The Mount of Olives is situated on a mountain ridge to the east of the old city of Jerusalem and it was so called as it was covered with olive trees in antiquity. The Mount offers good views of the east of Jerusalem, most notably the Haram al Sherif complex, including the Al Aqsa mosque, the Dome of the Rock, the Dome of the Chain and the eastern city walls.
These are images of the headstones and inscriptions that litter the island of Aghtamar. Mostly they belong to the monks and occupants of the island that have lived there over the centuries. These do not mark the graves of those killed in 1915 dissolution and destruction of the monastery.
The ancient monastic cemetery of Deir Mar Musa is located in the wadi west of the monastery. It was mentioned by Sir Richard Burton in the C19th and had been comprehensively looted by the latter part of the C20th.
The narrow rock defile north of Maaloula is called by the local inhabitants the siq and (not entirely seriously) compared with the defile at Petra in Jordan. This part of the town and the high ground above and around the town was used for Roman and Late Antique burials.
The C6th basilica in Dmanisi has been substantially altered over time, notably with the addition of a medieval narthex, and is located beside the citadel of the now abandoned city that once stood on this site. Older elements have been reused in buildings surrounding the church and there is an Arabic inscription on one of the gravestones in the vicinity.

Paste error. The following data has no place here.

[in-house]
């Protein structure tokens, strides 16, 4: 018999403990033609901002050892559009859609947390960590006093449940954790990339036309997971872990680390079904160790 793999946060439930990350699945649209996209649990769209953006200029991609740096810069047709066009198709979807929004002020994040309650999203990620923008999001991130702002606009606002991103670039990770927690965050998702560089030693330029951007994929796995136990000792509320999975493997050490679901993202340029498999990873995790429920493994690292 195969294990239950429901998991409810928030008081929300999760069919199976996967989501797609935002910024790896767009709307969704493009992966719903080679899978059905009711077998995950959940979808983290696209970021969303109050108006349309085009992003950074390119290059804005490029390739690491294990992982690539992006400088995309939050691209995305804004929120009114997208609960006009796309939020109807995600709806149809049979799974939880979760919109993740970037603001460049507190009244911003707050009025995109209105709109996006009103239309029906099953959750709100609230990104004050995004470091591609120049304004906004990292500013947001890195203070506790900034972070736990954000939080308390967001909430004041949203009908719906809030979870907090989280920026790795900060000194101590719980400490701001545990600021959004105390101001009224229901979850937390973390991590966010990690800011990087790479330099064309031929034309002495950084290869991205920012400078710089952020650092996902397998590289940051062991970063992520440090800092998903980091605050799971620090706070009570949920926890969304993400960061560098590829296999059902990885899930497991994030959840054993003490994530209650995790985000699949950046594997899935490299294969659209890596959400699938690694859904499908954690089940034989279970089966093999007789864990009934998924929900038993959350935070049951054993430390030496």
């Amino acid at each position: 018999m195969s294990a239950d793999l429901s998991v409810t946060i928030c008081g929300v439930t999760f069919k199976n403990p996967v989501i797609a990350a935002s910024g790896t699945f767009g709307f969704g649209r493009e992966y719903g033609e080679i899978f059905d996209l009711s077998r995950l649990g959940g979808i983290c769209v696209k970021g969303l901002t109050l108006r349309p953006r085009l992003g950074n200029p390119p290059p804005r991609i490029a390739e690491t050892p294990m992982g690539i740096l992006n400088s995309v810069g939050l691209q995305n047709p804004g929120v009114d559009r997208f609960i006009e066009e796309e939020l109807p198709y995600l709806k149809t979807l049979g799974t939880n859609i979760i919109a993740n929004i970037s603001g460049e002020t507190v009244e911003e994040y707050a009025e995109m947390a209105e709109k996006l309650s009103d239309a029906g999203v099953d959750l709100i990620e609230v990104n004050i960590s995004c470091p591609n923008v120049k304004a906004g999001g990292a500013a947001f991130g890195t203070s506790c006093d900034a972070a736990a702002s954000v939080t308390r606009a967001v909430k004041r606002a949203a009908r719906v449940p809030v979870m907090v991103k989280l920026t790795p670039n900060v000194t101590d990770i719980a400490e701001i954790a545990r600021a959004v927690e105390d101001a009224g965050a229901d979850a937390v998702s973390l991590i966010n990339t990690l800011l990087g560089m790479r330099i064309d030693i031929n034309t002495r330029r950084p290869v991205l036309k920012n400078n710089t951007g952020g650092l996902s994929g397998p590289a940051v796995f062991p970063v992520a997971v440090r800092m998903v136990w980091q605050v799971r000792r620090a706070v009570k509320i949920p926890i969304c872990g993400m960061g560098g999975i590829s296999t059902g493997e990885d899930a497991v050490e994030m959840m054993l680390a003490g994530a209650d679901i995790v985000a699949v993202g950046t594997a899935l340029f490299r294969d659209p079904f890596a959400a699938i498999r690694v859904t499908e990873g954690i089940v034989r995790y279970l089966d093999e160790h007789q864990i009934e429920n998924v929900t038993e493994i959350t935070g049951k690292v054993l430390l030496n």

Samtavro is the place just outside the ancient settlement of Mtskheta where St. Nino is believed to have lived. A small chapel thought to have C4th origins stands beside a bush which Georgians believe to replicate the burning bush witnessed by Moses in the Sinai desert. The C11th church beside the chapel of St. Nino was the place of burial for a number of Georgian kings and queens, most significantly King Mirian I and Queen Nana historically the first Christian rulers of the country. The belltower in the complex is C13th.
Bodbe is associated with the grave of St. Nino, the evangeliser of Georgia. Although evidence suggests that the complex (that includes a convent and a sacred spring in the valley beneath it) goes back many centuries, the current site has been extensively renovated by the current religious community meaning that it is difficult to evaluate the age of the extant architecture. The monastic church undoubtably goes back at least until the Middle Ages, but the chapel and bathing pool located by the sacred spring is modern.
Sculpture, C3rd-C4th. Urfa Museum.